The dispute here is not about whether Progressive is liable but instead the amount of its liability. There is no question but that Progressive's Form K cancellation notice was not received by the PSC until September 7, 1999, nearly two months after the accident occurred. Under Georgia law, once a certificate of insurance is filed with the PSC, the certification is said to be "continuous" and cannot be cancelled until thirty days after the insurance company provides written notice to the PSC. Ga. Pub. Serv. Comm'n Rule 1-8-1-.07(c). Thus, at the time the accident occurred, Progressive had certified to the State that it had issued to Haney a policy of insurance that would continue until cancellation by giving the PSC 30 days written notice, and that the policy provided insurance covering the obligations imposed upon motor carriers in order to operate in the State of Georgia. See Form E (discussed supra at 1060-1061). Accordingly, because of Progressive's certification, it is at the very least liable for $100,000 of the $1 million judgment obtained against Haney.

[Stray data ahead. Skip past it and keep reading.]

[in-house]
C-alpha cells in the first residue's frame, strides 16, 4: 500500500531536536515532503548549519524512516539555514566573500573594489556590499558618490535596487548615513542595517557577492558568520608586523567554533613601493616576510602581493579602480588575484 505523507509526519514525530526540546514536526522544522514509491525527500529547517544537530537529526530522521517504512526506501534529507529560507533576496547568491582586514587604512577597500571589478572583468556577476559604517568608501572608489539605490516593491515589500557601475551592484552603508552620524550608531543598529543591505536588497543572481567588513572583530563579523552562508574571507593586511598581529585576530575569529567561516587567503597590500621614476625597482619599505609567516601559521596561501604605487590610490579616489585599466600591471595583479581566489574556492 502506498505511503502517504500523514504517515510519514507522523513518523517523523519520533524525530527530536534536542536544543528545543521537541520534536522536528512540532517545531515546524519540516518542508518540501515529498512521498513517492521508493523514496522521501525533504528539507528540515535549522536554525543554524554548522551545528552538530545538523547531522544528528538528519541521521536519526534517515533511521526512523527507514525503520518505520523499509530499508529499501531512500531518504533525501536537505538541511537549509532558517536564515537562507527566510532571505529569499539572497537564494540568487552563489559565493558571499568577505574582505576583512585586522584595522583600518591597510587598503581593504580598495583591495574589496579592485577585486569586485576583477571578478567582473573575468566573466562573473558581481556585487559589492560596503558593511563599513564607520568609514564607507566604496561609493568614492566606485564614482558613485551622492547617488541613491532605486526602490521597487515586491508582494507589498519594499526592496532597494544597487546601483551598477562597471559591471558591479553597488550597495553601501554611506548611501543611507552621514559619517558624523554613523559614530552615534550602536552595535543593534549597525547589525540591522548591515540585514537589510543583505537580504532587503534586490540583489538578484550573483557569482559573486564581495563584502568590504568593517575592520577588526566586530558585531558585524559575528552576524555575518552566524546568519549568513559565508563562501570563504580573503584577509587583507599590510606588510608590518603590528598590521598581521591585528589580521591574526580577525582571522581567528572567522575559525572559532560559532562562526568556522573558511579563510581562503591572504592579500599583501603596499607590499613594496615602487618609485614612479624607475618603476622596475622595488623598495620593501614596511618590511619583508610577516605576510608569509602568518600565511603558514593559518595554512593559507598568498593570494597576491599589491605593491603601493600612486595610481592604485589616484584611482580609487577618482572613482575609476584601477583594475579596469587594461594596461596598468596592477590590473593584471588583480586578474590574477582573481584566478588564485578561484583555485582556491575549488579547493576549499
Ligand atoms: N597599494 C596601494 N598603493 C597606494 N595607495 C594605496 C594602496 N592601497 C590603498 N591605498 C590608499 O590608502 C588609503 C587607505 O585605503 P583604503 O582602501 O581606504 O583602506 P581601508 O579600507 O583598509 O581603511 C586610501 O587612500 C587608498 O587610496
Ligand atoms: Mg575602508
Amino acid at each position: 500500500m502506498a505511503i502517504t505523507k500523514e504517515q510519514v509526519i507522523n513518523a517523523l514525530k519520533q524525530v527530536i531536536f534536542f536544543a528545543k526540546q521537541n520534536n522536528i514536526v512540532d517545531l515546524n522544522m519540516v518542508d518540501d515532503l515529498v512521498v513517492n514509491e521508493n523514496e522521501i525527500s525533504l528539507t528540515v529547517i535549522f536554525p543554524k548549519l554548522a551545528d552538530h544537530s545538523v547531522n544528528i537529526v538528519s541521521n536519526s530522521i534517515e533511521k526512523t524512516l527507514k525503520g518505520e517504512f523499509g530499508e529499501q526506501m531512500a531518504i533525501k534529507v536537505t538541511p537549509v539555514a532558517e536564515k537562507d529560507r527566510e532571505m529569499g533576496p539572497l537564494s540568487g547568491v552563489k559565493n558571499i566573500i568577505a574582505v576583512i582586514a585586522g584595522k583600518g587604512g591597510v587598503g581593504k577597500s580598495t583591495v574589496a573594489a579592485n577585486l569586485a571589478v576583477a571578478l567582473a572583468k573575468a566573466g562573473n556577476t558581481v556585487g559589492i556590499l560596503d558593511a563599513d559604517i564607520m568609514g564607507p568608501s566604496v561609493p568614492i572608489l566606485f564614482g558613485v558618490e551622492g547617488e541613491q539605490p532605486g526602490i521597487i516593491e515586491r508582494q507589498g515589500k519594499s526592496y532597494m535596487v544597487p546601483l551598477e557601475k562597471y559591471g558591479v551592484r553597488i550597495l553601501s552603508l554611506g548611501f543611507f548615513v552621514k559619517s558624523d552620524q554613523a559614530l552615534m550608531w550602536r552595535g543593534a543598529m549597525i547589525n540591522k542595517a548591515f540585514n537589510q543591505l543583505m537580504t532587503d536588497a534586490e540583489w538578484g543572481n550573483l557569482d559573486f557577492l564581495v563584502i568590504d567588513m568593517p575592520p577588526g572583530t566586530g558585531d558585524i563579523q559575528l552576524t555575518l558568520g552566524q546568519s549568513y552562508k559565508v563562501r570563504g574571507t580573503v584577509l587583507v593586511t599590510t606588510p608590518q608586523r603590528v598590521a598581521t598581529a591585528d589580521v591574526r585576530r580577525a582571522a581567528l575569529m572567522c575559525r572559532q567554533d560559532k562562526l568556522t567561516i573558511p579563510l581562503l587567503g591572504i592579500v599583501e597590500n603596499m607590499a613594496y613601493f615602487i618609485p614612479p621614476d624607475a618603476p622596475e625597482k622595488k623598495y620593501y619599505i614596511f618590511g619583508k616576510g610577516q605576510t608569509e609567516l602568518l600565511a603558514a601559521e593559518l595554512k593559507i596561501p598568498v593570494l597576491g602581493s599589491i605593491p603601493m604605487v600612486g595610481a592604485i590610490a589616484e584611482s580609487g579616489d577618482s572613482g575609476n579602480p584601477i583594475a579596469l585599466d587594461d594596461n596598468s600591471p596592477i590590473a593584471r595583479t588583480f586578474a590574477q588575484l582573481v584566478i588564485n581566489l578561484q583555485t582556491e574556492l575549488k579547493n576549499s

The remaining question is whether Progressive, by failing to cancel the certificate of insurance, extended the life of the underlying insurance policy. In other words, must an insurer cancel a certificate of insurance in order to also cancel the underlying policy, at least with respect to the public at large.3  Progressive insists that the answer is no, arguing that any liability that it has as a result of its failure to cancel the certificate of insurance is limited solely to the certificate of insurance. Progressive argues that because it only certified that it was providing the minimum amount of insurance required under Georgia law, it should only be held liable for that amount.